Page 3964 - Week 11 - Wednesday, 20 September 2017

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Planning—dangerous substance storage

MS LAWDER: My question is to Minister for Planning and Land Management regarding the Planning and Development Bill 2017, passed yesterday. Minister, why has it taken six years since the Mitchell fire and four years since the Lloyd report for you to propose the changes to law to force Canberra’s warehouse owners to apply for development approvals to store large amounts of chemicals in their buildings?

MR GENTLEMAN: I thank Ms Lawder for her question and note that there is a motion on the notice paper for this afternoon in regard to other matters of building safety. But I want to add that there has been quite a deal of work that the government has done from the review and the recommendations from that review into the Mitchell fire. Quite a number of actions have been taken in relation to ensuring safety for those buildings and those owners that actually store hazardous materials. There has been quite a lot of work within the EPSD directorate to audit the buildings and the owners that do that work.

Ms Lawder: On a point of order, Madam Speaker, as to relevance, the question was why it has taken six years to change the laws, not what may have taken place by the directorate in regard to safety. Why has it taken six years since the fire?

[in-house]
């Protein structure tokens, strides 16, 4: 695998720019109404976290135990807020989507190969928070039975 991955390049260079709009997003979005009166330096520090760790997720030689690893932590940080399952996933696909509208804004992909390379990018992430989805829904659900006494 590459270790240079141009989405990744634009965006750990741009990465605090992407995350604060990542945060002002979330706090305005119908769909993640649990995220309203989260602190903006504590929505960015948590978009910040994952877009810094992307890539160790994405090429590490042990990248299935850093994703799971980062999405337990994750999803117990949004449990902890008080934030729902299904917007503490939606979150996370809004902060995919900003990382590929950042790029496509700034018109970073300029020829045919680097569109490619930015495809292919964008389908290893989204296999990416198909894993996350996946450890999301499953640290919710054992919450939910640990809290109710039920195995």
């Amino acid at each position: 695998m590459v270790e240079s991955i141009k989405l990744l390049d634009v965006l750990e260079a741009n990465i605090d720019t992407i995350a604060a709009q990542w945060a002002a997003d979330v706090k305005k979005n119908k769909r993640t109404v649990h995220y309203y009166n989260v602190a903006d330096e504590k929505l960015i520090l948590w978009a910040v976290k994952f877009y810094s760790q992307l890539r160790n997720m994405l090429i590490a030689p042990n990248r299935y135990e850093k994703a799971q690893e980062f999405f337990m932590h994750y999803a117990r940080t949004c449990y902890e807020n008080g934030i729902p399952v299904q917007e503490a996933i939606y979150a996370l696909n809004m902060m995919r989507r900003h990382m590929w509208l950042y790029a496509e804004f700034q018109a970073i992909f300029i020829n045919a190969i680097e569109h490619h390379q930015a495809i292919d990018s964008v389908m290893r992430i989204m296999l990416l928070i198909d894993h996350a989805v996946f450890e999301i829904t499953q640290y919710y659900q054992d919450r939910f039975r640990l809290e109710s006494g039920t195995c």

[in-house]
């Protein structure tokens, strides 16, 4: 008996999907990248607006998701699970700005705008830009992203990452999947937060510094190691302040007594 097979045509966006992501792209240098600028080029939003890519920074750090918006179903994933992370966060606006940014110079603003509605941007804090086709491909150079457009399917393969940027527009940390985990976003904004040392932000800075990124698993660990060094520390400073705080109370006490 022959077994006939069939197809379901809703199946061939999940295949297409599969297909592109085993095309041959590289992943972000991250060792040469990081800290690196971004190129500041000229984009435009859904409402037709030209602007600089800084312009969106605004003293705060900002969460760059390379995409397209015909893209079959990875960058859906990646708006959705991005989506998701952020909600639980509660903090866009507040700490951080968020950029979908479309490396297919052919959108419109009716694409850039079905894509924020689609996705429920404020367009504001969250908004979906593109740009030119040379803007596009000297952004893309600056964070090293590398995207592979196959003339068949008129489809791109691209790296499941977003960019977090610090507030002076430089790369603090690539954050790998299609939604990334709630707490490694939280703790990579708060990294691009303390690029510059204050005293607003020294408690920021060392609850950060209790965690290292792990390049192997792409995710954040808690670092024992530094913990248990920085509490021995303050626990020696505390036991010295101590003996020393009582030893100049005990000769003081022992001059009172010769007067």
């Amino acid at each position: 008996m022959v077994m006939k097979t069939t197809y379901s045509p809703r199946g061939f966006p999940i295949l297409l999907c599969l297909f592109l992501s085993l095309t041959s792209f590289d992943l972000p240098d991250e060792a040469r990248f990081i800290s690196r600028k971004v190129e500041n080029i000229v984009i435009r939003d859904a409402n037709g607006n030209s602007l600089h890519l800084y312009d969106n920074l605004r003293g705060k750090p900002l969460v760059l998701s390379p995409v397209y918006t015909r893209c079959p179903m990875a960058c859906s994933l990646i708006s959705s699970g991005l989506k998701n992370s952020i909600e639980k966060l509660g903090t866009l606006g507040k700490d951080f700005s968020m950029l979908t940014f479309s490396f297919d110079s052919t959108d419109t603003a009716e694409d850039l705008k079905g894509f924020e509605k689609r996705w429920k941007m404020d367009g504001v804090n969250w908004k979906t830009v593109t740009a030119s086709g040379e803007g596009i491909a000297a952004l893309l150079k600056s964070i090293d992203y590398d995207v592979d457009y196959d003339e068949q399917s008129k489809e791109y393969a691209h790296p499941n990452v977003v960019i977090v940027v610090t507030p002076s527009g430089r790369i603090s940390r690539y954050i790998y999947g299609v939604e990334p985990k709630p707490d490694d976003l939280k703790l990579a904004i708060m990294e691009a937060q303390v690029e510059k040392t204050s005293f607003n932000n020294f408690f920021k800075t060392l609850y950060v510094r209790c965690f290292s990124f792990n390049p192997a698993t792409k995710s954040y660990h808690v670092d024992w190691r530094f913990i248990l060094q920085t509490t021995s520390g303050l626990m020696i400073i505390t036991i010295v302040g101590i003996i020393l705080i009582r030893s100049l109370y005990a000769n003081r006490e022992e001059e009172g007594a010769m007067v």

MADAM SPEAKER: I will ask the minister, in the time he has left, to come to that point please.

MR GENTLEMAN: Thank you, Madam Speaker. As I said, quite a lot of work has occurred in the lead-up to the legislation that we passed yesterday, supported by the Canberra Liberals and the Greens in this parliament, and that work needed to be done in the lead-up to the regulations that were changed yesterday for the Planning and Development Act to ensure that future planning takes into account hazardous materials and their storage.

MS LAWDER: Minister, do you know how many businesses currently store large quantities of dangerous substances in the ACT?

MR GENTLEMAN: My understanding is that around 800 lessees store hazardous materials or placard materials in the ACT. Work has been undertaken with the directorate, with WorkSafe ACT and, of course, Access Canberra to ensure that they store those materials in the correct manner. Each facility that is a placard facility that stores hazardous materials needs to ensure that they have a hazardous materials storage program and a register that is regularly attended by to Access Canberra.

MRS JONES: Minister, how will ACT Fire & Rescue know what substances they are dealing with if there were to be a chemical fire at such a site in Canberra today?

MR GENTLEMAN: ACT Fire & Rescue are aware of the placard amounts because they are on a register with ACT government that is supplied to ACT Fire & Rescue. Those amounts are also placarded out the front of the buildings. You would notice

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